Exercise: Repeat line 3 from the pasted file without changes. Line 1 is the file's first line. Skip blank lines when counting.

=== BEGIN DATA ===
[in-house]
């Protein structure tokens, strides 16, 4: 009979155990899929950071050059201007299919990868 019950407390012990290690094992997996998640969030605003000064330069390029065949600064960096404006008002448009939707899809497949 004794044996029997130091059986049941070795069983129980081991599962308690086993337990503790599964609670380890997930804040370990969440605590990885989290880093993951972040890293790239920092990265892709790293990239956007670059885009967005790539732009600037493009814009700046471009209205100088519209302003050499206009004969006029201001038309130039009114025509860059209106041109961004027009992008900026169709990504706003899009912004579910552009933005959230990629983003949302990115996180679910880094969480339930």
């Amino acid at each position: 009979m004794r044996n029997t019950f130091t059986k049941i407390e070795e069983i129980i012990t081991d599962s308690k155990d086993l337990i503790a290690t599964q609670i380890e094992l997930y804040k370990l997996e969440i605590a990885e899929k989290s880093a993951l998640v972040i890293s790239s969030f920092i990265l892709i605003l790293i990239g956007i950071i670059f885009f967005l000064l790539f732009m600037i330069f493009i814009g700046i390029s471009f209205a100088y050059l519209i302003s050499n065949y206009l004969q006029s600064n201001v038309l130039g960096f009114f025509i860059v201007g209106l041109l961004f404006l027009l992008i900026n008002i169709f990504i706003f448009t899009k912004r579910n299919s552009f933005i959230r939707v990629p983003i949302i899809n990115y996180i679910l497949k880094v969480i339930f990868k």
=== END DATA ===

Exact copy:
């Amino acid at each position: 009979m004794r044996n029997t019950f130091t059986k049941i407390e070795e069983i129980i012990t081991d599962s308690k155990d086993l337990i503790a290690t599964q609670i380890e094992l997930y804040k370990l997996e969440i605590a990885e899929k989290s880093a993951l998640v972040i890293s790239s969030f920092i990265l892709i605003l790293i990239g956007i950071i670059f885009f967005l000064l790539f732009m600037i330069f493009i814009g700046i390029s471009f209205a100088y050059l519209i302003s050499n065949y206009l004969q006029s600064n201001v038309l130039g960096f009114f025509i860059v201007g209106l041109l961004f404006l027009l992008i900026n008002i169709f990504i706003f448009t899009k912004r579910n299919s552009f933005i959230r939707v990629p983003i949302i899809n990115y996180i679910l497949k880094v969480i339930f990868k």